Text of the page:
Even though the COVID-19 global pandemic began more than two years ago, we are still feeling the effects and disruptions in our lives. If we've learned anything from COVID-19, it's that the only thing certain in life is uncertainty.
It is a fact that unexpected events occur. You can sit down and make all sorts of financial plans and budgets but life, on the other hand, has its way of striking. Whether it's a medical emergency, a major home or vehicle repair, a death in the family, or any other unexpected event, your finances are thrown out of the window. These situations can be emotionally as well as financially draining. Even the most meticulous planners can be caught off guard by an unplanned or unprepared event.
There is no way to predict the future, but the best way to deal with them is to be prepared for the unexpected ahead of time. Just as you should adjust your plans to accommodate unexpected weather, you should also have a financial backup to accommodate unexpected expenses. Here are five tips to help you deal with unexpected expenses and be better prepared for a rainy day.
1. Tighten your belt
As a general rule, for wealth creation and financial freedom, we need to save aggressively over a short period of time. People looking to retire early too need to cut expenses and save more in a short time. Cutting down on your expenses becomes avoidable if you feel that your financial situation is not good and if you feel that there are bad times ahead. To stay prepared for such a situation, one needs to cut back on non-essential and discretionary expenses. Examine your spending habits and make a note of any such expenses you could forego. It will make you save more and make your cash last longer during a crisis. Frugality, minimalism and short-term sacrifices, to the extent you feel comfortable, will surely pay off in the long run and save you in your rainy days.
2. Set up an emergency fund
The primary step in preparing for a rainy day is to set aside a sufficient emergency fund. When unexpected expenses exceed your monthly budget, an emergency fund can help you stay afloat.
There is no universal measure for emergency funds. As a general rule, save at least three months' worth of your regular expenses. This amount of money cannot be saved overnight. The trick is to start saving small amounts regularly and consistently so that you can accumulate your desired amount over time. Even if you can only save a small amount, it will give you a sense of security if you need money right away. To avoid being tempted to spend your emergency fund, keep it in a separate savings account.
3. Get adequate insurance coverage
It is easier said than done to protect your loved ones and prepare for the worst-case scenario, but it is critical in today's world to be prepared for the unexpected. It is vital to ensure that you have sufficient insurance coverage for all possible scenarios. To help mitigate the financial impact of any unexpected event, people of all ages and income levels should purchase insurance policies as required, covering the different risks that they are exposed to. This includes the risks of the 4 Ds' - death, disease, disability and damages.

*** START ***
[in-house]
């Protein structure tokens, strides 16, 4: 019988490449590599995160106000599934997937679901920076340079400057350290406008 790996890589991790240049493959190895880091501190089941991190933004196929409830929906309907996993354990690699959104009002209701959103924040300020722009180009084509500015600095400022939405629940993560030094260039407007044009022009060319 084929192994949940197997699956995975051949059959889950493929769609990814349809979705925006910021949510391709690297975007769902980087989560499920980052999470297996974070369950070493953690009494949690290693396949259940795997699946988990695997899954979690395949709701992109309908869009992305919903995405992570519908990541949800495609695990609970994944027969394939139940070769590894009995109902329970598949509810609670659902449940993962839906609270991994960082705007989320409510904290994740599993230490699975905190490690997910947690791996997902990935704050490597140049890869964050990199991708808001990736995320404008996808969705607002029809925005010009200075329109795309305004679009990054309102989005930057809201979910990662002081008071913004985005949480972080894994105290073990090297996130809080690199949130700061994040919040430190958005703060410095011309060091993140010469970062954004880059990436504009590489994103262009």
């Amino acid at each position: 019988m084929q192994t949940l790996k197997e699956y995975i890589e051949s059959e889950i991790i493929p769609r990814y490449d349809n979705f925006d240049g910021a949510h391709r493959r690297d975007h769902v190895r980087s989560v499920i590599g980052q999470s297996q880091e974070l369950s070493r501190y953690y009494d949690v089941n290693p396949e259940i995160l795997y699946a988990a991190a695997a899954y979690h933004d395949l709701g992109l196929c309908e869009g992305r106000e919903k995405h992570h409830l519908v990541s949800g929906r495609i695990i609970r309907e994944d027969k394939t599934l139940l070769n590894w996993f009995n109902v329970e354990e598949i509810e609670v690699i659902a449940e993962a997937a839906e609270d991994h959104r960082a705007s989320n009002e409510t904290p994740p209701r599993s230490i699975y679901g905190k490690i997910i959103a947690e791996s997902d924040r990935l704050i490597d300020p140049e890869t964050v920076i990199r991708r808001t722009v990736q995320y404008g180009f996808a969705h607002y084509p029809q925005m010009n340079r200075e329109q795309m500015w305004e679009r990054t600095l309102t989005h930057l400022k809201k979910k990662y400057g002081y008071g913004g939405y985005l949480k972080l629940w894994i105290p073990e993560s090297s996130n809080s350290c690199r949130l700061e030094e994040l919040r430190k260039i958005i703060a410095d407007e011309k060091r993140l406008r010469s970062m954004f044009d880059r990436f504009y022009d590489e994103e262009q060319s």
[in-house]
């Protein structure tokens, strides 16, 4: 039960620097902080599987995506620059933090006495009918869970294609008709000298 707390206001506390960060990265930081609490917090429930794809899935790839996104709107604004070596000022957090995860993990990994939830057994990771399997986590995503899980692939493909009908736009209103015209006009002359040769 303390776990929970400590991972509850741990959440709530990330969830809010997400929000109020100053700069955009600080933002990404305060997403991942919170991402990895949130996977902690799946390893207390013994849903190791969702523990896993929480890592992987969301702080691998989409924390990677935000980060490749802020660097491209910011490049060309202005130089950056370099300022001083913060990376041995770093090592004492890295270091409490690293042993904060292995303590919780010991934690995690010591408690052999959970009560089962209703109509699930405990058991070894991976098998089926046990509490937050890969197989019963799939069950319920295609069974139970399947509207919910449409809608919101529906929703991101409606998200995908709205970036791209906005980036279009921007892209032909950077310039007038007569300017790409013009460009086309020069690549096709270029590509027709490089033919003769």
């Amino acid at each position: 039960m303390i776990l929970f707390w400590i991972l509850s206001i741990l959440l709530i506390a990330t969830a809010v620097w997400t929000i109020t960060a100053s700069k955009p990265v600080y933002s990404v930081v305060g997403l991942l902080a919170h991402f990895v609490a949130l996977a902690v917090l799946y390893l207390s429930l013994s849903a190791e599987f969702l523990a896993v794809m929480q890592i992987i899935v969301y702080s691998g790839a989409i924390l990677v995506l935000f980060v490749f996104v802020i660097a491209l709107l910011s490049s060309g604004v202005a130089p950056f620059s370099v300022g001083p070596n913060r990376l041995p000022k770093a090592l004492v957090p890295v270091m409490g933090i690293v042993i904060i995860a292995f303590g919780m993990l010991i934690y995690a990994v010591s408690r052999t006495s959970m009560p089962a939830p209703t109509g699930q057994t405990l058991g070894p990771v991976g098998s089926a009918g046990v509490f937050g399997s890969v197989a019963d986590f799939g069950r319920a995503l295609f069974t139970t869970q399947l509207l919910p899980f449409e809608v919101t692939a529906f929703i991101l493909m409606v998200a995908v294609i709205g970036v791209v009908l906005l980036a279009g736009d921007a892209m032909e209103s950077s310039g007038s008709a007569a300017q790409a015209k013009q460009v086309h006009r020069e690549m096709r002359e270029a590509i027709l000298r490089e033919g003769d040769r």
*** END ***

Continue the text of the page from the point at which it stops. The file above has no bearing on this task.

Apart from life insurance and health insurance, one must also explore other insurance covers like personal accident, critical illness, travel insurance, global health insurance, etc for personal coverage. In addition, vehicle insurance with comprehensive coverage, home insurance, shopkeepers insurance, fire & marine insurance, professional indemnity, etc can also be explored on a need basis.
4. Have a passive or secondary income
Sometimes, the salary from your primary job is not enough to make ends meet. So, having a side hustle or a passive source of income pays off. As a result, you can save and invest the money you earn from them to create wealth, an emergency fund or to fund your discretionary expenses, without affecting your monthly budget. It is an excellent way of improving your financial security and hedging against your primary income source. Having multiple income sources can be a boon in times of crisis and it is something everyone should aspire for.
5. Have low liabilities
It is always better to have low liabilities and debt, regardless of your financial situation. As a general principle, your monthly debt repayments, or EMIs, should ideally be lower than 30% and never more than 50% of your net income. Having too much debt can lead to a cycle of overwhelming stress and the inability to save for future financial security. With credit easily available, most of us would be tempted to fall into the debt trap, spending more on non-asset creating, personal and consumer loans, at the cost of future wealth creation. In times of financial difficulties, your debt burden will be the primary cause of high stress on you and your finances.
You don’t require any crystal ball to be prepared for unexpected events you couldn’t have predicted. You don’t need to know where they will occur, or even what they do, to protect your personal finances and safeguard your financial goals. The above things can help you not just tide over bad times and situations of financial stress but also prepare you to face uncertainties in life with confidence. As the new year starts, let us step up our finances and indeed our financial objectives and behaviour and set the right tone for the rest of the year.